Pedestrian deaths dominate Vancouver traffic fatalities
Vancouver Police Department records show more pedestrians die on city streets than any other road user, and city hall is looking to do something about it.
The records show in each of the past five years, more pedestrians have been killed in Vancouver than drivers, passengers, cyclists, and motorcyclists combined.
Deaths in Vancouver traffic collisions
From 2005 to 2011
- 81 pedestrians.
- 26 vehicle drivers.
- 16 passengers.
- 15 motorcyclists.
- 6 cyclists.
(Source: Vancouver Police Department)
The same is true so far in 2012. Out of 19 traffic fatalities in Vancouver since January, 11 have been pedestrians, including a fatal hit and run in East Vancouver on Sunday.
In another incident last week, a 19-year-old woman was killed and a 21-year-old man was seriously injured when they were struck by an SUV while crossing the street in East Vancouver.
ICBC says the number of accidents involving pedestrians jumps 80 per cent in November and December compared to July and August.
Corporation road safety director John Dickinson says drivers should slow down and be prepared to stop for pedestrians, while those on foot should use designated crosswalks, make eye contact with drivers and wear reflective clothing whenever possible.
Upgrades in the budget
Meanwhile pedestrian crossings in Vancouver could be getting upgrades if city councillors approve a two per cent property tax increase proposed last night.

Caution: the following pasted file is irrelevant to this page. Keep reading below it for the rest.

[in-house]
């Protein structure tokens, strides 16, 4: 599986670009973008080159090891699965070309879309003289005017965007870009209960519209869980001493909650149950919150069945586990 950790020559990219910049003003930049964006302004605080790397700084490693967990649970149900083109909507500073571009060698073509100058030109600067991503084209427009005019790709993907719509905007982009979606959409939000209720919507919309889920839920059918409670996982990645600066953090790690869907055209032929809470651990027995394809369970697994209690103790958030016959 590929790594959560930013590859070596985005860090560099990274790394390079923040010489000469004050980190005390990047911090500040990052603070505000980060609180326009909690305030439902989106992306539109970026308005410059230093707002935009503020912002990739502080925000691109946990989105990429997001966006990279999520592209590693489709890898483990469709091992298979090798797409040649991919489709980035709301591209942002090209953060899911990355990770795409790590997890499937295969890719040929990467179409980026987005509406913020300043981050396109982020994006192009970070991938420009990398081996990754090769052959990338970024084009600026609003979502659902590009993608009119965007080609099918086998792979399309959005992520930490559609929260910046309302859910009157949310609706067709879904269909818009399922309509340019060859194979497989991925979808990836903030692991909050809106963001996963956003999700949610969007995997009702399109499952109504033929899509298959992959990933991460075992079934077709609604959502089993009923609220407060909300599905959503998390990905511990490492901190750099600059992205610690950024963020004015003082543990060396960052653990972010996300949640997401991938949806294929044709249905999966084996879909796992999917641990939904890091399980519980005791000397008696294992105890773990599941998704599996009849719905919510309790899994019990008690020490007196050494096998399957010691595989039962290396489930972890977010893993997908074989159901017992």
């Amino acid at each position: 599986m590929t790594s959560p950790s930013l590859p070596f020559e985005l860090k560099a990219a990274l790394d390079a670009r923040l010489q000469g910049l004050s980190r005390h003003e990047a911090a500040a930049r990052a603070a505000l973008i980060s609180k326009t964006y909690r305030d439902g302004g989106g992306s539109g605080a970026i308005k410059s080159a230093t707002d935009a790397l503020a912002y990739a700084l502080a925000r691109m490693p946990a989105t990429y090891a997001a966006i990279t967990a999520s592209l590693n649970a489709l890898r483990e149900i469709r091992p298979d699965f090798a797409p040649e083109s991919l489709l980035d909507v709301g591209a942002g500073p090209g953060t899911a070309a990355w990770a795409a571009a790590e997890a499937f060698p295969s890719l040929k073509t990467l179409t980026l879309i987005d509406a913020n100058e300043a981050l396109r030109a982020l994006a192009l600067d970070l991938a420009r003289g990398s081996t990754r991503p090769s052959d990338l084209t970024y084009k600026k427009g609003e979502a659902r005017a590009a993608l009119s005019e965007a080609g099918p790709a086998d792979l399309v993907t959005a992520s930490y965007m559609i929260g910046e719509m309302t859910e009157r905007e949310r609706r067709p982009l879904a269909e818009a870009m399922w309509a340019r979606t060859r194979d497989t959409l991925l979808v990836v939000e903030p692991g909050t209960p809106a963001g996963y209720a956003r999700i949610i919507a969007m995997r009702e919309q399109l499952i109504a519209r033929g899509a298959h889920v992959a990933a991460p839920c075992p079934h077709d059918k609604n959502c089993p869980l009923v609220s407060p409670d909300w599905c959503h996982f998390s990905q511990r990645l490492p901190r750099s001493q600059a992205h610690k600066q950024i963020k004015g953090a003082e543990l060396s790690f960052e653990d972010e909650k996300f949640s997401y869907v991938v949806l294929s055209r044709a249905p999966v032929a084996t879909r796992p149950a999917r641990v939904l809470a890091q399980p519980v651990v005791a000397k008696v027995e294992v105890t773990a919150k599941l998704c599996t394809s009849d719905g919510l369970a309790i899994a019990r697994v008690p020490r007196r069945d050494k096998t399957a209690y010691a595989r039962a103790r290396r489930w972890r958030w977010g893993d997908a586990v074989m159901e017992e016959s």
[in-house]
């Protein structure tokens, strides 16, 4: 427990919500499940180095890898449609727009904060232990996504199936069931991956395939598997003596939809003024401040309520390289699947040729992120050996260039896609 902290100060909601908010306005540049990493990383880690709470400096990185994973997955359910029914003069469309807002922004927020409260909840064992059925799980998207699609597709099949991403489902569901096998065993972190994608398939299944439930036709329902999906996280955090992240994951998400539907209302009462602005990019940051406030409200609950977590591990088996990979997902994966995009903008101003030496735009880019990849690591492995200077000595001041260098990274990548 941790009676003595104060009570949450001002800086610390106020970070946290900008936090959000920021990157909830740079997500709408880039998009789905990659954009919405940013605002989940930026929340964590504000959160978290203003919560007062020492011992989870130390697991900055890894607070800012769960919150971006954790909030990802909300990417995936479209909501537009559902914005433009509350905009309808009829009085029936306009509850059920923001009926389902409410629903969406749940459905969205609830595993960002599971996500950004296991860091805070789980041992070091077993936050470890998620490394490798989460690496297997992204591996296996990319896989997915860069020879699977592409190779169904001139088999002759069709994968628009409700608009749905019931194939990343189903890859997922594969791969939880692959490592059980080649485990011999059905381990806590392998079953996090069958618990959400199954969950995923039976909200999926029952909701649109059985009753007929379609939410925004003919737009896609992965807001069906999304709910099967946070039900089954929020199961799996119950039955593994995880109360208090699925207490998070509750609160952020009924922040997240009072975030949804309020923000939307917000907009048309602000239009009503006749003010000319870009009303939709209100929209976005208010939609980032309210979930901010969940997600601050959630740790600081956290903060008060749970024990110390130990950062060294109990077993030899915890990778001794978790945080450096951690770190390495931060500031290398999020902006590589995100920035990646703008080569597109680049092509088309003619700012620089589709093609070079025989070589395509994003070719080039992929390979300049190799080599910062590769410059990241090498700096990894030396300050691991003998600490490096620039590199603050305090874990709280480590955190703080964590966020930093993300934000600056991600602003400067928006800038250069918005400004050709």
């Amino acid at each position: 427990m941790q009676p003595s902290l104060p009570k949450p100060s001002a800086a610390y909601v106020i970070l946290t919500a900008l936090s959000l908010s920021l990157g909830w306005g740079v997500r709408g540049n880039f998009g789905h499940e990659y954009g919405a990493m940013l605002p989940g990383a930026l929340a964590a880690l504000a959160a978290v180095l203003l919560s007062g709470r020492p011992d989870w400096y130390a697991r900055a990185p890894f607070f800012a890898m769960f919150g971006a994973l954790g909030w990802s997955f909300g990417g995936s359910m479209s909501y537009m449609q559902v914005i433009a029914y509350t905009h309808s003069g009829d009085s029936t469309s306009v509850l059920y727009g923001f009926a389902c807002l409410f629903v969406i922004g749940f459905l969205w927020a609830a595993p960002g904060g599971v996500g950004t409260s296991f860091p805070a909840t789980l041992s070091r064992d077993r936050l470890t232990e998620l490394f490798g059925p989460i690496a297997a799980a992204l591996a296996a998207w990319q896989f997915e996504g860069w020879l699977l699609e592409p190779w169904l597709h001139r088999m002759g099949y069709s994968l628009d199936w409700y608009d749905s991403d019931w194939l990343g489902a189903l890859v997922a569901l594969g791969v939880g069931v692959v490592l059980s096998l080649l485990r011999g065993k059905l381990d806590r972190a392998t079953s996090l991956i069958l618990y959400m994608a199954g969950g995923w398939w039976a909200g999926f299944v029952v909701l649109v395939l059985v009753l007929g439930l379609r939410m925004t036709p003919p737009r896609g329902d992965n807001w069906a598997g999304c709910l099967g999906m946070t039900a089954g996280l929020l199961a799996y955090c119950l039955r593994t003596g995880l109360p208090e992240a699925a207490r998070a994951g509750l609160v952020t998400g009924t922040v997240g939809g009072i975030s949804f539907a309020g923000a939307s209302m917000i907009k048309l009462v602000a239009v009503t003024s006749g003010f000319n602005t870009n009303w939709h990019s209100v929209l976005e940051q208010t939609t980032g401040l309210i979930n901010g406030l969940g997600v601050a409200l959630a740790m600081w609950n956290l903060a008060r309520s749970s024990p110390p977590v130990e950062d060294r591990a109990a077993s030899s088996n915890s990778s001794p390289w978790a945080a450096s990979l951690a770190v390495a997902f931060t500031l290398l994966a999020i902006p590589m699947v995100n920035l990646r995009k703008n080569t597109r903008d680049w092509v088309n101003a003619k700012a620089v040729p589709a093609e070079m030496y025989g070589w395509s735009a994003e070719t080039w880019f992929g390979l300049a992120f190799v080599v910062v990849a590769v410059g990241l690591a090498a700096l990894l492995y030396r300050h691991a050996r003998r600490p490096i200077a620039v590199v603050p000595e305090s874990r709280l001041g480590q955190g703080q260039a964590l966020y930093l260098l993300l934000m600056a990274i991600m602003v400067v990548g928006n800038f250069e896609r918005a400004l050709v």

The city's 2013 budget was presented at city hall on Tuesday night. Coun. Heather Deal says the new budget allocates about $1 million for new pedestrian or bicycle signals and slightly less for new sidewalk construction.
"How will that apply to the count-down clocks, which are so popular, curb cuts for accessibility as well as safety for pedestrians and others and crosswalk design … is a very top of mind issue for many of us right now."
The city's general manger of engineering Peter Judd says staff will review crossing times and look to improve lighting at intersections.
"There are certain intersections where we need to do some work to see if there's lighting that would have a benefit."
Vancouver Police Chief Jim Chu says the force is also looking to crack down on dangerous drivers.
"There are some drivers who are reckless in what they are doing and having a strong enforcement level out there will help decrease the probability of that kind of driving."
Chu may get some help with that; the city also wants to spend $2 million to hire 40 new community safety officers.
With files from the CBC's Lisa Johnson and The Canadian Press